Abuse of dominance

Definition of abuse of dominance

How is abuse of dominance defined and identified? What conduct is subject to a per se prohibition?

Simply possessing or exercising monopoly power is not illegal under US law.

Instead, US law prohibits only anticompetitive conduct that helps to obtain or maintain a monopoly. US law often refers to this type of conduct as ‘predatory’ or ‘exclusionary’. US law considers both the potential anticompetitive and pro-competitive effects of the conduct. Monopolisation is not subject to per se rules.

The central challenge in monopolisation doctrine is differentiating between conduct that helps to obtain or maintain a monopoly through anticompetitive means (such as exclusive contracts that substantially foreclose competitors from the market without an offsetting pro-competitive justification) as opposed to conduct that helps to obtain or maintain a monopoly through pro-competitive means (such as introduction of a superior or lower cost product). In general, conduct that helps a firm gain or maintain a monopoly only because it makes the firm more efficient is generally viewed as pro-competitive, while conduct that otherwise impairs the efficiency of rivals could be anticompetitive. To establish illegal monopolisation, it is not enough to show that a particular competitor has been harmed; indeed, pro-competitive conduct, like offering a better product or lower prices, will naturally harm competitors. Instead, conduct must harm competition as a whole.

There is no definitive list of what conduct can constitute monopolisation, but the main categories that US law has recognised include predatory pricing, exclusive dealing, loyalty discounts, tying or bundling, refusals to deal and abuses of governmental process.

Exploitative and exclusionary practices

Does the concept of abuse cover both exploitative and exclusionary practices?

US law does not prohibit the exploitation of monopoly power. Instead, it prohibits only conduct that anticompetitively helps obtain or maintain monopoly power.

Link between dominance and abuse

What link must be shown between dominance and abuse? May conduct by a dominant company also be abusive if it occurs on an adjacent market to the dominated market?

Monopolisation requires proof of a causal connection between the anticompetitive conduct and the obtaining or maintenance of monopoly power. Provided that the anticompetitive conduct and the existence of monopoly power are rigorously proven, US law generally permits a looser standard of proof of the causal connection between the two. For example, in United States v Microsoft, 253 F.3d 34 (2001), the DC Circuit held that the causal connection can be established if the conduct ‘reasonably appear[s] capable of making a significant contribution to . . . maintaining monopoly power’.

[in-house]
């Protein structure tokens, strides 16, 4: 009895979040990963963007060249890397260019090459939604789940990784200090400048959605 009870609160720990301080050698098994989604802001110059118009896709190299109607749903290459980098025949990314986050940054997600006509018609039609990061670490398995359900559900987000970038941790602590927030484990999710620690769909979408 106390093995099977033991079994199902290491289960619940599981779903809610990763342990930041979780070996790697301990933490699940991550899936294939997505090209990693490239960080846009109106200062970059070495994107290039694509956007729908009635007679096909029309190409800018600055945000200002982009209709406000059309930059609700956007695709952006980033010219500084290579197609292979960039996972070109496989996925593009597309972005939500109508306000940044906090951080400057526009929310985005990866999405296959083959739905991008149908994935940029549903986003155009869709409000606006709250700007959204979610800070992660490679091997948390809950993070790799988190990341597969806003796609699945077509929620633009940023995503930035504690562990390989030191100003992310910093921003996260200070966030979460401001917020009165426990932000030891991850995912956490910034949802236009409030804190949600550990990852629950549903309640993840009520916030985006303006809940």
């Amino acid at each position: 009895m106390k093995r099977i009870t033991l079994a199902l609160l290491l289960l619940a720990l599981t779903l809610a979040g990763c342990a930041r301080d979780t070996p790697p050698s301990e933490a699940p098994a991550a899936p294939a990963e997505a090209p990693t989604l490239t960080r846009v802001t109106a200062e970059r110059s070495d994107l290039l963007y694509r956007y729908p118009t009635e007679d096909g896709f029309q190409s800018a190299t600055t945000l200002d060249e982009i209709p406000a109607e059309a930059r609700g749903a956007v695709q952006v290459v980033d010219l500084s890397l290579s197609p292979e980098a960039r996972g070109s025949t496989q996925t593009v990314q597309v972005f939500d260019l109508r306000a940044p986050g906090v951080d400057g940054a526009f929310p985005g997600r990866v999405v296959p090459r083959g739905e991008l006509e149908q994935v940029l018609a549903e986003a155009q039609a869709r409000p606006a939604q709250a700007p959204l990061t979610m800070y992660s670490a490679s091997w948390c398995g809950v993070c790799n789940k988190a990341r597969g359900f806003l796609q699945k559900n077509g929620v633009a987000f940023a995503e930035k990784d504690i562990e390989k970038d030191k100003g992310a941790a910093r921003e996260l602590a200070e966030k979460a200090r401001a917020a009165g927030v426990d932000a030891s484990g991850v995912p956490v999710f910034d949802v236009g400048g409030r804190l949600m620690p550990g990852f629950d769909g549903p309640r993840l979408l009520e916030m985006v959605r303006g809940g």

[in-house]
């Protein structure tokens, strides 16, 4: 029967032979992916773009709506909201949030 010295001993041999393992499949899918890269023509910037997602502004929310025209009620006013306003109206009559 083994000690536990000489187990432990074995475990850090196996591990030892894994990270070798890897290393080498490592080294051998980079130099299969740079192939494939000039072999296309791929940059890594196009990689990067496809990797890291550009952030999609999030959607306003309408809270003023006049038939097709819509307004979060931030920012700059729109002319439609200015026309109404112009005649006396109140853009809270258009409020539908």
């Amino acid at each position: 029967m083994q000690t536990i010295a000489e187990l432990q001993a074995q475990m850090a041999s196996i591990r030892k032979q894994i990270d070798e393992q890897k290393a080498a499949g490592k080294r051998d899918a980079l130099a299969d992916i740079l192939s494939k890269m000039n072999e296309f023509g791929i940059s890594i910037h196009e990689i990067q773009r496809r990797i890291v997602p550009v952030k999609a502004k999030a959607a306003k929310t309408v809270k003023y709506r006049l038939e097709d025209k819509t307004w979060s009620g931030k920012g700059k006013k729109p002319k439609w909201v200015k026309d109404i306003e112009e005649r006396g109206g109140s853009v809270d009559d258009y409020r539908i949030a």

Provided that the elements of monopoly power and anticompetitive conduct, as well as the causal connection between them, are established, the anticompetitive conduct can take place in an adjacent market to the market being monopolised. For example, in Microsoft the court found that Microsoft illegally maintained its monopoly in the operating system market by excluding competing internet browsers. However, if monopoly power in one market is used to obtain a non-monopoly advantage in another market, that is insufficient to state a monopolisation claim - the anticompetitive conduct must help obtain or maintain a monopoly in some market.


What defences may be raised to allegations of abuse of dominance? When exclusionary intent is shown, are defences an option?

Beyond arguing that there is no monopoly power and no anti­competitive effect, a defendant can argue that the conduct has pro-competitive effects. Pro-competitive effects include reducing costs, providing higher-quality products, stimulating investment and preventing free-riding. Often, a burden-shifting analysis is applied in monopolisation cases, where the plaintiff must first establish anticompetitive effects, then the defendant must provide a pro-competitive justification, and then ultimately the burden is on the plaintiff to prove that the anticompetitive effects outweigh the pro-competitive benefits.